How MC became a pro

Jang “MC” Min-Chul posted an autobiography of sorts on Inven. It covers the period of when he decided he wanted to become a pro to eventually achieving that dream at 18. For those who do not know, MC started his esports career as a Brood War player. He never found success there and became one of the early transfers to StarCraft 2, where he became one of the most decorated pros to ever play the game. The first half of his career was spent in Korea where he won two GSL titles and had multiple top finishes that span from the end of 2010 to the end of 2012.
Soon afterward, he moved from Korea to Europe to participate in the WCS EU where he eventually became one of the top players in that circuit. At the same time, he set up a team house for the Koreans that moved to WCS EU to compete. While no longer in the highest echelon of play, he continued to be a dangerous opponent for the highest tier. Once his SC2 career was done, he eventually transferred over to League of Legends where he became the  head coach of Kongdoo Monster.
Here is his story in his own words. I will punctuate it with context to explain context behind his life and career. (my thoughts in italics, his are in plain text from this point on. Thanks to Andrew Kim for translating the original post).
MC: I lost my father at an early age and was raised by a single mother. Thanks to his inheritance, I had a plentiful life until I was 6 but, after the IMF financial crisis, it came to the point that my mother needed to start working. That led to me being alone at home a lot and my friend during that time was into video games.
I played a lot of games before StarCraft. I remember mostly playing The Land of the Wind, Maple Story, and Asgard. I got to know StarCraft through a friend of mine*, and because I didn’t know how to install it I played it mostly in PC Bangs. That was when I knew that I had a talent in playing video games.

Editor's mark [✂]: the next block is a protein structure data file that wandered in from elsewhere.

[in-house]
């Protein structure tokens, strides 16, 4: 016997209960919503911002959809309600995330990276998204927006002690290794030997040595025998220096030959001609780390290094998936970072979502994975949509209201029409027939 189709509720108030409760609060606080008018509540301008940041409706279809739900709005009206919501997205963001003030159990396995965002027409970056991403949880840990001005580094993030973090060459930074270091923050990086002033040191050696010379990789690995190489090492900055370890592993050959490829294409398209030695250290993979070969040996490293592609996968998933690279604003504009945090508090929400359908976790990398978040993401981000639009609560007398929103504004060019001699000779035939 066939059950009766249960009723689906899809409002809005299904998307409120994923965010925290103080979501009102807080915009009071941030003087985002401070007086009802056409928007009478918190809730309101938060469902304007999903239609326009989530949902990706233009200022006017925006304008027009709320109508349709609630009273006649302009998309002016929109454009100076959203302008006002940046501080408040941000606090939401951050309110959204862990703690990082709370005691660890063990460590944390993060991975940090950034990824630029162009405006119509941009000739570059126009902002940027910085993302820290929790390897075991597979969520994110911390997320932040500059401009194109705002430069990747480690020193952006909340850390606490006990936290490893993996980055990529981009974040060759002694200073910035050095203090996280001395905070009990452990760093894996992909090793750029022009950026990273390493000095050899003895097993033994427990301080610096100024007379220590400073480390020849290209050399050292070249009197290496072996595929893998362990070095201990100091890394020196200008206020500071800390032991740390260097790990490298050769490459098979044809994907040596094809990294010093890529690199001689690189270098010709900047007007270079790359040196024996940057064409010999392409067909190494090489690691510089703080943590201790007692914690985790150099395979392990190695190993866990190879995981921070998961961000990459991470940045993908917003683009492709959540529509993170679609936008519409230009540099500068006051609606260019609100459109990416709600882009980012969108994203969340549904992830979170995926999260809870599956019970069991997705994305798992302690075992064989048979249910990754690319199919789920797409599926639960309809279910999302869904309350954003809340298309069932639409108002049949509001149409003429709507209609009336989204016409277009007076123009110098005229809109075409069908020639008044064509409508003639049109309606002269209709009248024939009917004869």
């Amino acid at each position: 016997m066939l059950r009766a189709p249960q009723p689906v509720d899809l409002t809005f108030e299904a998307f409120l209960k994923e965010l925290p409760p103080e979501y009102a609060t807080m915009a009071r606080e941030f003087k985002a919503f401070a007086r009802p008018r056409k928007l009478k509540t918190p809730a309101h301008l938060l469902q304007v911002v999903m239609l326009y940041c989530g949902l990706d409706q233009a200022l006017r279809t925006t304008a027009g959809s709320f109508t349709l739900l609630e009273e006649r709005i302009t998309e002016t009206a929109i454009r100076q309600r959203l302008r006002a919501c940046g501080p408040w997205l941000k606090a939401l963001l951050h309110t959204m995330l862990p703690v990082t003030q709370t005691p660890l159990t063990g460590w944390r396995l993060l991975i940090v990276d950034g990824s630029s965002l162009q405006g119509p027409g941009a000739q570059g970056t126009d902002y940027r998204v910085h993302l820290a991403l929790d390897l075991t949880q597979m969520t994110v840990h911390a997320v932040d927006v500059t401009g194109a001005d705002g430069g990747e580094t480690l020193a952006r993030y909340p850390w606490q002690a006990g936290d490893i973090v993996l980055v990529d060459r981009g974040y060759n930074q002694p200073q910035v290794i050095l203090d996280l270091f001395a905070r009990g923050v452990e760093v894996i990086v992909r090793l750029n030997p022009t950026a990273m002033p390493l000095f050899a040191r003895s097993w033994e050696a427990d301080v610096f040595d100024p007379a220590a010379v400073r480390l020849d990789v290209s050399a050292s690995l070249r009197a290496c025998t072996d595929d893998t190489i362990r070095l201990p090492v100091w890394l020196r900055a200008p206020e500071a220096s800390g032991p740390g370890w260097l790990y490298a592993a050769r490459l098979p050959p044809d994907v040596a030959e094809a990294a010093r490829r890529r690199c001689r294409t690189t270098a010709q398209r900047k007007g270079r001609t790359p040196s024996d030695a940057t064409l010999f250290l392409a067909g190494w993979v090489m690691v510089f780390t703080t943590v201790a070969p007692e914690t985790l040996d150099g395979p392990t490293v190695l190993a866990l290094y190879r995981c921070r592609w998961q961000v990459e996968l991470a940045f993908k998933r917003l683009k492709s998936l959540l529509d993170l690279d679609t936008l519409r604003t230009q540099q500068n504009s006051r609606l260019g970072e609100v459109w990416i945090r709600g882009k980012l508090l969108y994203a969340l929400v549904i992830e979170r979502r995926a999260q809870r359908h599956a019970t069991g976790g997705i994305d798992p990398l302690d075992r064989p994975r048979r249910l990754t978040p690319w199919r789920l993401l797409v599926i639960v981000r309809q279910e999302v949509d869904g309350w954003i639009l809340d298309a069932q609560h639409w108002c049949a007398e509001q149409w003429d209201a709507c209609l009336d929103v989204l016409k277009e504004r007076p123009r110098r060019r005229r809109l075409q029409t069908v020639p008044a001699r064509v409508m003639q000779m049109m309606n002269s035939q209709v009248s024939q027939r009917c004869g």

*This is an interesting bit of history here. MC was about 13 years old during this time in 2004. He was in the midst of the PC Bang (internet cafe) explosion. His story was a common one during that time as PC Bangs were where teens and kids met to play games. It was a cheap form of entertainment and Starcraft: Brood War reigned supreme for multiple reasons: It could run on cheaper computers, didn’t need multiple licenses, and came right when PC Bangs grew in popularity.
MC: I spent my elementary school years playing unlimited 3:5 and 2:6 maps. When I was in sixth grade a friend told me about something called Brain Server, so he installed it on my computer and told me to play custom map games. I got deeply into those games after the unlimited maps.
That’s how I started with StarCraft and I joined a guild when I was in sixth grade. I don’t remember the name of the guild, but an older player I met through the guild taught me everything about pro gaming. I was very interested in making a lot of money* by playing games, which was my best friend growing up.